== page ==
Tommy those are sick numbers dude, 78 years! That's freakin sick!! And only one place up there. Man when will we learn? When will it end?
 

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We didn't just lose 130,000 salmon. In the years to come those fish offspring's are destroyed. In looking at weight it gives a preceptive of 78 years but when looking at it exponentially how many fish are destroyed? 1,300,000,000 more or less? It hurt Canadians, Natives and Americans.
Does by-catch mean bye-bye?
 

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Dr Hook said:
FISHING U.S. boats catch 130,000 chinook - by mistake About half of those salmon would have ended up in Canadian rivers

--------------------------------------------------------------------------------

TERRI THEODORE The Canadian Press VANCOUVER American fishing boats with massive nets dredging the bottom of the Bering Sea for pollock accidentally caught 130,000 prized chinook salmon last year.

About half of those salmon would have ended up in Canadian rivers.

It came in the same year that fish escapement levels were hardly reached in the Yukon River, well known for its chinook fishery.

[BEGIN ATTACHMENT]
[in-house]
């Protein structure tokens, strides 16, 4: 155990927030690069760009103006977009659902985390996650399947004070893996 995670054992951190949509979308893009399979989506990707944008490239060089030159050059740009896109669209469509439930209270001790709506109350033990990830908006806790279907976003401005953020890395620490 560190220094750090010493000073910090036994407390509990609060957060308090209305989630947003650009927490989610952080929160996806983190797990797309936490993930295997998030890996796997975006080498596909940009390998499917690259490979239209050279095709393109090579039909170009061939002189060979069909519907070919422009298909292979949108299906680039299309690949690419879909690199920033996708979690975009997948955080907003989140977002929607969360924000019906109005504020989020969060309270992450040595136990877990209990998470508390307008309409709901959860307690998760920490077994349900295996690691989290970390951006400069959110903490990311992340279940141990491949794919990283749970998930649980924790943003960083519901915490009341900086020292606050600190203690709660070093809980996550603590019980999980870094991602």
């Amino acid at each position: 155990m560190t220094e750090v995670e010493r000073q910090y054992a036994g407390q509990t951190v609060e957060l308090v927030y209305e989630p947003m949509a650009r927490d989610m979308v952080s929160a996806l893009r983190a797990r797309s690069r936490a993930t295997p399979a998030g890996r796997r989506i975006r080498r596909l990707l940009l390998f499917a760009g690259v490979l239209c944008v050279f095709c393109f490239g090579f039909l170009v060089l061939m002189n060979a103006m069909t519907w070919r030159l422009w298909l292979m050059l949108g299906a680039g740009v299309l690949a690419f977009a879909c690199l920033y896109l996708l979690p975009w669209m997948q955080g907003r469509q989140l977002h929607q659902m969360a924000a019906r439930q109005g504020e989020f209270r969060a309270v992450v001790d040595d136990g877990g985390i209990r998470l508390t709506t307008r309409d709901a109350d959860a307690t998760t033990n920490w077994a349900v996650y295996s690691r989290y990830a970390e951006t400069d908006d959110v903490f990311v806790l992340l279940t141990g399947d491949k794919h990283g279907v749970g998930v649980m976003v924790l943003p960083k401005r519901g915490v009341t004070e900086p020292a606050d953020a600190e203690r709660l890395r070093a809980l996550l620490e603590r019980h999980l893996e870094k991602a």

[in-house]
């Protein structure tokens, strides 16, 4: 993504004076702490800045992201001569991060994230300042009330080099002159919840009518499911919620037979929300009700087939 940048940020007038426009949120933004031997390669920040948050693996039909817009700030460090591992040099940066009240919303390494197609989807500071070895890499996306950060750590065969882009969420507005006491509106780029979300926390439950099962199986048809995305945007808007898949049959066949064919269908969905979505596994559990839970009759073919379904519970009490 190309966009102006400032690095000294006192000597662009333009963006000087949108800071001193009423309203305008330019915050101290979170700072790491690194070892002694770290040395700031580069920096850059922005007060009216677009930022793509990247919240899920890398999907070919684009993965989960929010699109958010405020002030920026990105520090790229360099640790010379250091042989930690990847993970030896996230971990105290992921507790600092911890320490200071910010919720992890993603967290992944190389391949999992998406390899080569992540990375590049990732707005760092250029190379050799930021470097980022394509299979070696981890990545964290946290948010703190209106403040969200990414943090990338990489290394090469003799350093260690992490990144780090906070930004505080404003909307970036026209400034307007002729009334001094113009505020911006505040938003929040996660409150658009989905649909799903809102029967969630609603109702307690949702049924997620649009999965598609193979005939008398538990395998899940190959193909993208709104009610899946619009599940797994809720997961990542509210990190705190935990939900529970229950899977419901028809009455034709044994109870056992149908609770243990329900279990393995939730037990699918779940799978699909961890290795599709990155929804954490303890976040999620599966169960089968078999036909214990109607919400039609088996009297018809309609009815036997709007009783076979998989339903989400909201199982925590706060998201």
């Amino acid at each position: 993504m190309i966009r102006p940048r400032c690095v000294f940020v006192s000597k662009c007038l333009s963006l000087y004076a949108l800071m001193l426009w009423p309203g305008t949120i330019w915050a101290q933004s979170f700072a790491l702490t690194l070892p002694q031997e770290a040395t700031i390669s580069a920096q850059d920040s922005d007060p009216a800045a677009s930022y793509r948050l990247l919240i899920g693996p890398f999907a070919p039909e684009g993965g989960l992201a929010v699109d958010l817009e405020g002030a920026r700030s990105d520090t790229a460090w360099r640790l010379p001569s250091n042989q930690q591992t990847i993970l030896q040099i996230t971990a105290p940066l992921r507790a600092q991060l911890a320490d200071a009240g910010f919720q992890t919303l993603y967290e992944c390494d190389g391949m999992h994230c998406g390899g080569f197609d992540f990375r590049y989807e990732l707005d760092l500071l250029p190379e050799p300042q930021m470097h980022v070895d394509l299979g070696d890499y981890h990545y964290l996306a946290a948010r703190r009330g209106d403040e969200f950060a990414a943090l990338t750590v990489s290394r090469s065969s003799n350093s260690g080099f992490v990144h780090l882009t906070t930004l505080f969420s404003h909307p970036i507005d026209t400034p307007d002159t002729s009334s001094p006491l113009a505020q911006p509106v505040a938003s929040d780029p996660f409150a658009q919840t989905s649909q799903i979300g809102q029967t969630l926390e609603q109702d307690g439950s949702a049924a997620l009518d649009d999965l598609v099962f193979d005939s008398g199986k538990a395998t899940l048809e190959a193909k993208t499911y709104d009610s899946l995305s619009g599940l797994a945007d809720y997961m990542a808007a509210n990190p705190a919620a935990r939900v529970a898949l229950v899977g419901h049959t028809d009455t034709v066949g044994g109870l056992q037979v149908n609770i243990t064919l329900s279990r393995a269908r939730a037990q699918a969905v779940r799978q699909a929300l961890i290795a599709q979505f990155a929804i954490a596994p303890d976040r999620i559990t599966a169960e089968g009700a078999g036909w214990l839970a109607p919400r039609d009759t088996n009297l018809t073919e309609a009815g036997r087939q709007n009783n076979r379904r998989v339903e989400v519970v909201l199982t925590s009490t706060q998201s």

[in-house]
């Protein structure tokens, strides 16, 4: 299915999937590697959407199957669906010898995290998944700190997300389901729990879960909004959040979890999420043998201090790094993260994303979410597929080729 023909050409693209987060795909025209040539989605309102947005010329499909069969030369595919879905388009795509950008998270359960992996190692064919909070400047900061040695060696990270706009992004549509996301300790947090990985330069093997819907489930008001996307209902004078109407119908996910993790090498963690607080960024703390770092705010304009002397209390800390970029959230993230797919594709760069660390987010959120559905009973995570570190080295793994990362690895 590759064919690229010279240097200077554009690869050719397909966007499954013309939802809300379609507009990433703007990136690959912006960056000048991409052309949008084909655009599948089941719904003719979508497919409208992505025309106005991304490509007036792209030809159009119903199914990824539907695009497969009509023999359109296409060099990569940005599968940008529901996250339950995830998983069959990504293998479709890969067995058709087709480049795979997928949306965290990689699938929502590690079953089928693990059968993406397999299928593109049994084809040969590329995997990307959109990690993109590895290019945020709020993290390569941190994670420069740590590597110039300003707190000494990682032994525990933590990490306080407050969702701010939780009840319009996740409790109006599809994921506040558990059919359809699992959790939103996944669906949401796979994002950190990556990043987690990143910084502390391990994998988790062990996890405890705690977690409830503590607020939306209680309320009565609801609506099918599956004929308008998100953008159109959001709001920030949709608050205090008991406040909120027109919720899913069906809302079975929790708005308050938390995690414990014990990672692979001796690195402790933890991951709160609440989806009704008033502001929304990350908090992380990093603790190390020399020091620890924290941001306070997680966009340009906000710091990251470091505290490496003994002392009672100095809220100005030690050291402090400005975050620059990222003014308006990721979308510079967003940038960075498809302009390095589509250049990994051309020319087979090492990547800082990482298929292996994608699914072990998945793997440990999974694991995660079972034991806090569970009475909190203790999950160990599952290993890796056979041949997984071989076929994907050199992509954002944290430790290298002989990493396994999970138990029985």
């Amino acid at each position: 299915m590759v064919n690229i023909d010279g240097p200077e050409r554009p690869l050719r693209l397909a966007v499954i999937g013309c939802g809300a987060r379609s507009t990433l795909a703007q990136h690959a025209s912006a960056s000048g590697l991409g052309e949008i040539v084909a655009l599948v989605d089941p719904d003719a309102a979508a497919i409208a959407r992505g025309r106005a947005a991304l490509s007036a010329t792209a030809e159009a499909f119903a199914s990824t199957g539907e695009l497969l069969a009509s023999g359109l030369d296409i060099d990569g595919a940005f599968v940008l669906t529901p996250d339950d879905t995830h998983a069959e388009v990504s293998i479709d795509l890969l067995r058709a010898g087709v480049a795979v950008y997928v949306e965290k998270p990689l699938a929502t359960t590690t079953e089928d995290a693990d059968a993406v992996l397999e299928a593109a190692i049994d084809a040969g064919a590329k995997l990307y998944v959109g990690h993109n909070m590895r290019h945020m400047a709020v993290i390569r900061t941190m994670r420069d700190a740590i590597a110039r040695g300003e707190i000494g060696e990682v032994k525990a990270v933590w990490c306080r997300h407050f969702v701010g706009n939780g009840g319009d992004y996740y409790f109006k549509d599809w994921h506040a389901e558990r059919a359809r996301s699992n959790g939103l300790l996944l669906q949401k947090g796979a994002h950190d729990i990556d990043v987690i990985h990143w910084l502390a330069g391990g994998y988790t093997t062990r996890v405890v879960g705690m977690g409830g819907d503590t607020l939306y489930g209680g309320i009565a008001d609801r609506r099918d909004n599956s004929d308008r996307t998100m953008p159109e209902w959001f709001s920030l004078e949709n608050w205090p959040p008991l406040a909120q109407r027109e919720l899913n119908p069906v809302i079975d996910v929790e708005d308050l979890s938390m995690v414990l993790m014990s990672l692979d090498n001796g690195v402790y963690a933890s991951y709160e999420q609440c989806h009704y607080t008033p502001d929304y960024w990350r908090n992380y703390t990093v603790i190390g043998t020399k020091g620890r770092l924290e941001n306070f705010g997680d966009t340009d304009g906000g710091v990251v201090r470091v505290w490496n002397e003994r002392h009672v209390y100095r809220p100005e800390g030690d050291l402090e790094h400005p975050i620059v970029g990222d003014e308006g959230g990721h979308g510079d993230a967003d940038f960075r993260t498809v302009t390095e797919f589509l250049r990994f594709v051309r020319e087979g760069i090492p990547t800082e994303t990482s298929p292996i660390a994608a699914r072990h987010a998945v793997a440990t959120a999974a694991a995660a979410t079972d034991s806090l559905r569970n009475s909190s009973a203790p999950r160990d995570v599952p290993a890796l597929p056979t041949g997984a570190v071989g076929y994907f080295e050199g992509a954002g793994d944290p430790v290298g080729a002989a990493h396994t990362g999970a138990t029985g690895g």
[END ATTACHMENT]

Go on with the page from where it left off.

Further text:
Canadian commercial fishermen weren't allowed to take any chinook from the river and native bands pulled just 5,000 fish for a food fishery.

The record accidental catch, or bycatch, has alarmed fisheries experts, environmentalists, government officials and even pollock trawlers, who say a bycatch cap would devastate their fishery.

DNA analysis shows about 20 per cent of the chinook caught up in the football-field-sized nets were bound for the Yukon River, which runs through both Alaska and Yukon Territory.

Another 40 per cent of those salmon were destined for rivers in British Columbia and the U.S. Pacific Northwest.

The U.S. North Pacific Fisheries Management Council is looking over several options to prevent such a massive bycatch again, but it will be two years before new rules are implemented.